Adonis Diaries

Posts Tagged ‘Kamenei

Welcome, “walk on my eyes”: Iran

“Walk on my eyes” or (Qadamet ro cheschm) is an expression of politeness in Iran to welcome someone home.  The Swiss journalist Serge Michel and the photographer Paolo Woods have been covering Iran, on and off, since 1998, every time the Iranian government felt the urge to be kept alive in world public eyes.  Serge and Paolo were asked to leave, a few weeks after the latest election in June 2009.  They witnessed the upheavals during and after the Iranian Presidential election.

Serge and Paolo realized that the Iranians are fundamentally a happy people, well comfortable in their environment and their culture.  They had the idea of “Happy Iran” as title.  Serge did some historical search and discovered that the Iranians or Persians (as the Syrians ans Lebanese) were not warriors, but merchants, artisans, traders, mariners, poets, and peasants: They hired war mercenaries during the successive Persian Empires. Warrior empires such as the Moguls, Afghans, Macedonians, Romans, Turks, and central Asian people conquered Iran since antiquity and ended up meshing with the Iranian culture and blend nicely within Iran.

This article is the first installment in reviewing the book and I will focus on the eye-witness accounts of the journalists prior, during, and after the election process.

It would be useful for a gross brush of the conditions In Iran before the June 2009 election.

The opposition candidate, Hussein Moussavi, had for allies the urban upper and middle classes, the bazar merchants, and the urban clerics or mullahs:  The urban mullahs wanted to weaken the Rahbar (Supreme Guide) Kamenei in order to regain lost power and re-dip freely in the treasury.  President Ahmadinejad had for allies the countryside, the poor clerics in the countryside, the bassidjis (Revolution Guards), and the majority of the lower middle class (the patriots aghast with western powers’ pressures) residing in the poorer quarters in urban centers.  It is to be noted that urban centers dwellers are as populous as countryside people in Iran.  The army had no interest supporting the opposition since Iran was embarking on self-sufficiency in manufacturing the military hardware:  The army was in no mood of renegotiating the defense budget.

Teheran June 3, 2009 (A week before election):  I listened to the televised debate Moussavi/Ahmadinejad with friends.  Over 50 million Iranians must have been watching this first in 30 years. Ahmadi exhibited an illegible document proving the wife of Moussavi got her teaching job at the university by fraud; he challenged Moussavi to declare the sources of his campaign funds (Ahmadi could draw from the government treasury).  Moussavi replied: “Your foreign policies are humiliating the dignity of the Iranians.  You are an exhibitionist, superstitious, and extremist President.”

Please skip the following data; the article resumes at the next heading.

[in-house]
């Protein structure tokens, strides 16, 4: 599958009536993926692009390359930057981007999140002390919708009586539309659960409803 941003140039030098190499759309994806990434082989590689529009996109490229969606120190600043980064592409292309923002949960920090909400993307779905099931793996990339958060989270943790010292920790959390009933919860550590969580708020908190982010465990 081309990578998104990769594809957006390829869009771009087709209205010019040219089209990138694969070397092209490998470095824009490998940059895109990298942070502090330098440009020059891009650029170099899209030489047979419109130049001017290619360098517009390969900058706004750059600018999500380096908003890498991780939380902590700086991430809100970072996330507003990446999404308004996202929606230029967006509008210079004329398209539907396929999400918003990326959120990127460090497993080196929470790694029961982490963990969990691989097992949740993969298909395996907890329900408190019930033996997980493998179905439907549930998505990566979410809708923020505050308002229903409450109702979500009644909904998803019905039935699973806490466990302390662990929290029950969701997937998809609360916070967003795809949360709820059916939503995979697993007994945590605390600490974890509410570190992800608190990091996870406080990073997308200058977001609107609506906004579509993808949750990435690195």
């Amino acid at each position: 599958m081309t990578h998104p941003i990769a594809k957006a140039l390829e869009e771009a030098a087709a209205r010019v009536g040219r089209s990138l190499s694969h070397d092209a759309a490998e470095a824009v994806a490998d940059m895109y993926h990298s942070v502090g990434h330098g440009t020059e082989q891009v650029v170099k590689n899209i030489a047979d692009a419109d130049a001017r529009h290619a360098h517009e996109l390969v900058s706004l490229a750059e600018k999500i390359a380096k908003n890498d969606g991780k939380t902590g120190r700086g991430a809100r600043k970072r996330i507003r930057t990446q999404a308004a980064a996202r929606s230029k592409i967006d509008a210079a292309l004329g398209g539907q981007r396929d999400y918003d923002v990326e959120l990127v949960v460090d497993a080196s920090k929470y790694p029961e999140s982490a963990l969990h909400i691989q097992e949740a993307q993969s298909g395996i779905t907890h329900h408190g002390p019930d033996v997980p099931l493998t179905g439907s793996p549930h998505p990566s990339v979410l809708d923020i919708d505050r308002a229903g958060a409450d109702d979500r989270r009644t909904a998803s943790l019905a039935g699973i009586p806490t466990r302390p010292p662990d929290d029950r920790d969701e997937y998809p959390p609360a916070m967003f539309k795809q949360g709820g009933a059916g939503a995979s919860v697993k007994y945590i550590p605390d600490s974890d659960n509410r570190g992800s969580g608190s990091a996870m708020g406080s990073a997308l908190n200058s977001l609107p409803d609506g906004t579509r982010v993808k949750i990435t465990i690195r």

In front of the TV station on Vali-Asr street, hundreds of Ahmadi’s supporters are chanting and beating their chests as during Ashura. They have converged from the poorer southern parts of Teheran.  The richer classes are concentrated in the northern parts.

Shiraz June 5:  Moussavi’s supporters, wearing green attire, are driving in private cars, in a long caravan for miles, waving green posters and honking all the way; a first in Iran in the last 30 years.  I am interviewing a Pasdar (revolutionary guard); as we passed a shop selling western DVD movies the Pasdar said: “As the election is over, these kinds of shops will be closed.”

Teheran, June 8: A night manifestation by Moussavi’s supporters at Palestine Square.  They are chanting “Death to the little dictator”.  They are university students of Amir Abad:  In 1999, the bassidjis killed several students and a week-long of riots ensued.  The march ends at 4 am.

Teheran June 9:  Big gathering of Moussavi’s supporters at the Vali-Asr Square.  Everything is in color green: T-shirts, baseball caps, veils, flags, and ribbons.  Ahmadi had recently distributed potatoes to the needy quarters in Teheran.  The masses of Moussavi are chanting “Potato government.  I don’t want” and “Ahmadi bye-bye.”  It was a march of two hours.

Teheran June 10:  The election campaign is to end at midnight, but Moussavi’s supporters are enjoying a victory carnival.  Sound tracks are blasting and people are dancing in the streets.  A couple of female teenagers are chanting: “A week, two weeks that Ahmadi had not taken a shower.”

Teheran 12:  Election Day.  Moussavi’s supporters are joyous and confident in victory.  Long files on voting booths in the northern parts of Teheran.  In the evening, F calls me crying: “I am in Moussavi headquarter. The bassidjis attacked us with sticks and destroyed our computers.  They arrested the managers.  The police has sealed our center. It is a State coup.”  The bassidjis have clamped down on the Moussavi daily on Zartocht Street.  Columns of military trucks are celebrating.  Moussavi had declared at 11 pm: “The minister of the Interior told me that I won the election”

Teheran June 13:  The forces of order are massively present in front of the ministry of the Interior where the voting polls are counted.  The forces had disbanded a demonstration in the morning and arrested 20 people. A violent combat is taking place on Vanak Square and tear gas are used.  People burn newspaper sheets to counter the effects of tear gas. The night is witnessing pockets of resistance; buses are burned and grandmothers are burning waste bins on the streets.  A friend tells me a joke: “Ahmadi split his hair in two parts:  the right part for male lice and the left for the female counterparts.”

Teheran June 14:  Ahmadi delivers his victory speech at Vali-Asr Square; he lambasted his opponents as detritus and bad losers; hooligans after football games.

Teheran June 15: Maybe two million are marching from Enkilab (Revolution) Square toward Azadi (Liberty) Square.  Balconies are empty: everybody descended to the streets chanting: “Who voted for this monkey?”; “Yo, atomic athlete, you must be tired, Go home.”

Teheran June 16:  A young girl enters the fast food establishment and changes her green veil to a black one.  She told me: “I managed to escape the bassidjis”  After she ate her roasted chicken she paid with a 5,000 toumans  ($4) bill; the bill had a poem scribbled in a green ink: “The detritus is you; the passion is me.  Cruelty is you; impetuouss is me.  Iran is mine.”  Ahmadi’s manifestation took place at 3 pm and the Moussavi demonstration at 5 pm at the Vanak Place.